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Premier Jason Kenney has said Teck's Frontier oil sands site would be key to reviving Alberta's struggling economy.

Handout Teck Resources

Alberta’s Premier privately urged Teck Resources Ltd. to move forward with the Frontier oil-sands mine project, despite the company’s fear it was becoming mired in intractable climate-change controversy.

Sources at the company and in government say that, in the days before Teck’s decision on Sunday to withdraw a federal application to develop Frontier, chief executive Don Lindsay and the company’s board grew increasingly concerned that the economic benefits, already in doubt because of declining oil prices, were outweighed by the project’s role in the debate over addressing climate change. The Globe and Mail is not identifying the sources as they were not permitted to speak publicly about the decision.

The massive project, which was expected to cost $20.6-billion and generate thousands of new jobs in Alberta, also fed into the antagonistic relationship between the federal Liberals and Alberta Premier Jason Kenney. Mr. Lindsay shared his misgivings with Mr. Kenney early last week, and the Premier urged Teck’s CEO to continue with the project, the sources said. Sources in Mr. Kenney’s office said Mr. Lindsay made it clear that the controversy over Frontier would tarnish the company.

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Mr. Lindsay spoke to Prime Minister Justin Trudeau and Mr. Kenney on Sunday to explain why Teck halted the project.

At a Monday news conference in Edmonton, the Premier cast the blame for the cancellation on the Prime Minister and federal policies that he said caused regulatory uncertainty and unacceptable delays.

Mr. Kenney rejected the notion that Canada’s lack of a cohesive climate policy prompted Teck’s decision, despite Mr. Lindsay’s insistence in a letter to the environment minister on Sunday that the country must formulate a plan, and soon.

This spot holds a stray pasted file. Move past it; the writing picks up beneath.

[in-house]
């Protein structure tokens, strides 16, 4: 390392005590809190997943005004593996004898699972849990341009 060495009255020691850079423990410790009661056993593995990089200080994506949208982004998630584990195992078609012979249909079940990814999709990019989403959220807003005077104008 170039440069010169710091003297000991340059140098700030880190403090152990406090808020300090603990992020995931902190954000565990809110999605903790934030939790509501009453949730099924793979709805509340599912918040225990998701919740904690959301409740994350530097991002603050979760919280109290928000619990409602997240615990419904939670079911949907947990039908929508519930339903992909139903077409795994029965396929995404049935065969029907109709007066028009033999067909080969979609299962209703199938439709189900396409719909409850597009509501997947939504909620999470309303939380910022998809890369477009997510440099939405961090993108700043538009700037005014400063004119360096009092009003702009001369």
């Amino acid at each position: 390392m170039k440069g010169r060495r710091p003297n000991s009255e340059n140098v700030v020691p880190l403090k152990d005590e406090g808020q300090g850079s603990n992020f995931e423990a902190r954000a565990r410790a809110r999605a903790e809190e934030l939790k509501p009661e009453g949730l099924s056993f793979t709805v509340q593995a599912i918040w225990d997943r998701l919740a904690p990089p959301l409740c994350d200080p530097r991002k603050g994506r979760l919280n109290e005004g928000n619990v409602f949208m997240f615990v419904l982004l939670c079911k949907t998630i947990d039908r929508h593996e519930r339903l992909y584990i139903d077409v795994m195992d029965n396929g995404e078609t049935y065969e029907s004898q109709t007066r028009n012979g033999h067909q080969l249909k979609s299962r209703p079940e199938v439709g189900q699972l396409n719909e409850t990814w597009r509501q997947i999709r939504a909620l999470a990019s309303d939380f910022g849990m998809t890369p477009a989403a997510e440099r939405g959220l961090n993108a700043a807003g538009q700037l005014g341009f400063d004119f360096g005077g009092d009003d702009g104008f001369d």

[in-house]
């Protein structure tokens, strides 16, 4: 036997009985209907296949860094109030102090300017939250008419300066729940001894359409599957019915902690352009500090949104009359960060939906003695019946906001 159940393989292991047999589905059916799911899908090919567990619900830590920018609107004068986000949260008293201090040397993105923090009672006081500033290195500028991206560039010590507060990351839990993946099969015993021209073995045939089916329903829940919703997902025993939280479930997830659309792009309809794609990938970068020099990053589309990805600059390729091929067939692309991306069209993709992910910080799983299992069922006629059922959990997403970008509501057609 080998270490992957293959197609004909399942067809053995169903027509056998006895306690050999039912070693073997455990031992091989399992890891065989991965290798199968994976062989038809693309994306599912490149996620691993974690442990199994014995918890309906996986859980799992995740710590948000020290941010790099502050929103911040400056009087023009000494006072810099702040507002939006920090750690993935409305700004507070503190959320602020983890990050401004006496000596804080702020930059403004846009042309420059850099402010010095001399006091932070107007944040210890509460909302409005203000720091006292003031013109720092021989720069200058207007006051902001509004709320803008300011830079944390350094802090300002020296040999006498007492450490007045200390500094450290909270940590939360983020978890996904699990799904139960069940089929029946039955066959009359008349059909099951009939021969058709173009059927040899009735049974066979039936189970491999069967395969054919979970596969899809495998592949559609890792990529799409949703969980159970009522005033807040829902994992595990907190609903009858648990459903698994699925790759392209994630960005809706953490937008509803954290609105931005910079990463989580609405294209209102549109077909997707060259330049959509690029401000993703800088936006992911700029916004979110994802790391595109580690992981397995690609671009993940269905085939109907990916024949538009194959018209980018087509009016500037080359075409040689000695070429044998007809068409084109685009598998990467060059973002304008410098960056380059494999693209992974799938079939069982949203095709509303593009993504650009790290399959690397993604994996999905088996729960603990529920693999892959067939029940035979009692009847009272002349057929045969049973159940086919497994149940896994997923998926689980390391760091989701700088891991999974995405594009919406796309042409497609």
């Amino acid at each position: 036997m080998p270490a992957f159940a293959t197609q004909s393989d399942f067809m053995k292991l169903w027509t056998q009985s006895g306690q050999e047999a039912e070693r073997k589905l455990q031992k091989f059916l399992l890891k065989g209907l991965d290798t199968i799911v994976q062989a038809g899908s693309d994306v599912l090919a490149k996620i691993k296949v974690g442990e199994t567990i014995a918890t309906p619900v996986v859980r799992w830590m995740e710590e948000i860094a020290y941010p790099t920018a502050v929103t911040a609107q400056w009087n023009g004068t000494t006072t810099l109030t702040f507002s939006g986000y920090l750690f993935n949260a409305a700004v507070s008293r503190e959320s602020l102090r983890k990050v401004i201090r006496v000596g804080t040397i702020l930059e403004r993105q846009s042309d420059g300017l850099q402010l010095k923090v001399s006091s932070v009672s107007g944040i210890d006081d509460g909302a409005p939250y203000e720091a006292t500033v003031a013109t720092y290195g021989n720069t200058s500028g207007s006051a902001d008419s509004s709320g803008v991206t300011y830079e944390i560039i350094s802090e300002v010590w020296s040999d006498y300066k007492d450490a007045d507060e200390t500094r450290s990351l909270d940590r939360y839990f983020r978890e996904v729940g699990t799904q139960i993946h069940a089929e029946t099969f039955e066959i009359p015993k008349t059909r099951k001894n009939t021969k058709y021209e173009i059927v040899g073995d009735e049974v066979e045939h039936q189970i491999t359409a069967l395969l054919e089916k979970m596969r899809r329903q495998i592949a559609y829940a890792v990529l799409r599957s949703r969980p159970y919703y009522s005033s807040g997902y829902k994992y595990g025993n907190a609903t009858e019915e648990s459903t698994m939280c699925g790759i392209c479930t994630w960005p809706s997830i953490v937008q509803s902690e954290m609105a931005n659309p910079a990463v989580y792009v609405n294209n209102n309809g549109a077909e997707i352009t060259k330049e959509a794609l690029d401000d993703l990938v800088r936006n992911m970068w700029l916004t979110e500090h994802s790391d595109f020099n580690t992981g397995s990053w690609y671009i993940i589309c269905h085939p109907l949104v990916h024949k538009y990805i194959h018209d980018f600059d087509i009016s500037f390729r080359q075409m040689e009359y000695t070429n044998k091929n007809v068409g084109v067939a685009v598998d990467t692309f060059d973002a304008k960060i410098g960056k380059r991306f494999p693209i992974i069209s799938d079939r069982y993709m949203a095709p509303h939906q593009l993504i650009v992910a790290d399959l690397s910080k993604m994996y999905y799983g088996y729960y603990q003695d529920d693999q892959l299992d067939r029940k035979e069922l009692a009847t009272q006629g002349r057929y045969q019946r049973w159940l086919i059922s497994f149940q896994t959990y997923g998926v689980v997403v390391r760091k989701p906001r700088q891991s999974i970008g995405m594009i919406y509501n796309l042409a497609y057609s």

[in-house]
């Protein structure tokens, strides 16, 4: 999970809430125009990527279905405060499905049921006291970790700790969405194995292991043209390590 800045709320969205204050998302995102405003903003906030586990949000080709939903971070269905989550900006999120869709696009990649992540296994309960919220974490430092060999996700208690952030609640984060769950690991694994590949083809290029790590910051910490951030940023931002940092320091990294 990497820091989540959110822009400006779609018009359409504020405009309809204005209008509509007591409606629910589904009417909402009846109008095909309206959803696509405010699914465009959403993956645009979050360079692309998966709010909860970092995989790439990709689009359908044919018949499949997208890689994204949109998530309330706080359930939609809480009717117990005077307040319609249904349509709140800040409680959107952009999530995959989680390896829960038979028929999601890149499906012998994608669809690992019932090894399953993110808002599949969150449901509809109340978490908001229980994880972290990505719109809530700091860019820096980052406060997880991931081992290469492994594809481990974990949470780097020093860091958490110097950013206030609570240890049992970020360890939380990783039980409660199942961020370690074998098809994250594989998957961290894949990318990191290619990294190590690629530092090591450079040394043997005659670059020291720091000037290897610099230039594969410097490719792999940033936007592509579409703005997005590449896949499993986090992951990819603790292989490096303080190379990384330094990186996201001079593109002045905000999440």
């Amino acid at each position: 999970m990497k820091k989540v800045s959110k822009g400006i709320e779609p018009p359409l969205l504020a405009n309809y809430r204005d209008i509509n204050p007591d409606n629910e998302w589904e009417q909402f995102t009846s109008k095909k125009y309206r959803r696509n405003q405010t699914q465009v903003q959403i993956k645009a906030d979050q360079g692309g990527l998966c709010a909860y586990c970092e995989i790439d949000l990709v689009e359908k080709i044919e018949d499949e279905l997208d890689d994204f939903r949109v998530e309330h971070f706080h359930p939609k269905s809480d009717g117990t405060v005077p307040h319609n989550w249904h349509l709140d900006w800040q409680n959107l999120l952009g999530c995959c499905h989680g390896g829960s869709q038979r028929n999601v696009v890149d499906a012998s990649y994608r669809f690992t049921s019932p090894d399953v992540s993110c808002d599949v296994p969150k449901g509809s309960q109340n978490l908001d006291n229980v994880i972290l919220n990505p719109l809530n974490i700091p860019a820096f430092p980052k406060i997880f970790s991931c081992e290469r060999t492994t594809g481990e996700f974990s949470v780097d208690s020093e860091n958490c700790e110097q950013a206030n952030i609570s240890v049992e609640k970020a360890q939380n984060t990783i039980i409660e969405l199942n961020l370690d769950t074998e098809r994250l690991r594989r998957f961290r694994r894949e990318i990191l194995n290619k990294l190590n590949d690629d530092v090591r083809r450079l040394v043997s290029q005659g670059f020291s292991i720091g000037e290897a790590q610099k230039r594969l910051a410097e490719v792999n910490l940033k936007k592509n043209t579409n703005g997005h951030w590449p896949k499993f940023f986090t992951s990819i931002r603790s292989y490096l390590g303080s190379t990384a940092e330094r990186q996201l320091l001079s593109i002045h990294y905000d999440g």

Instead, Mr. Kenney pointed to “lawlessness” and “virtual anarchy” created by Canadians who formed blockades to oppose resource development. He said his government would ensure projects get built.

That includes direct government investment in companies and Indigenous groups that pursue resource development, Mr. Kenney said. He wouldn’t rule out buying the Frontier mine project.

Even if he does, Ottawa would still have to approve it, and some sources said it still would face stumbling blocks.

Among the concerns raised inside the federal government were how the company would achieve its pledge to be carbon neutral by 2050, according to the sources. Teck set the new goal in early February, but gave few details about how it would reach the target. Federal officials also queried Alberta’s promise to track its emissions of greenhouse gases to ensure it stayed under its own annual cap of 100 megatonnes even though Frontier was projected to add 4.1 megatonnes to that total. The province made the promise on Friday, pending Ottawa’s approval of the mine.

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Frontier mine project

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Opinion: Teck Resources pullback a wake-up call for Canada on climate, energy

Had the company not pulled the project, it would have also faced questions about how it planned to protect Wood Buffalo National Park and species at risk, including wood bison, according to one of the sources.

The project’s cancellation highlights the need for Mr. Trudeau to clarify the role of the oil and gas sector in the economy as his government aims to slash emissions, a former executive in the energy industry said.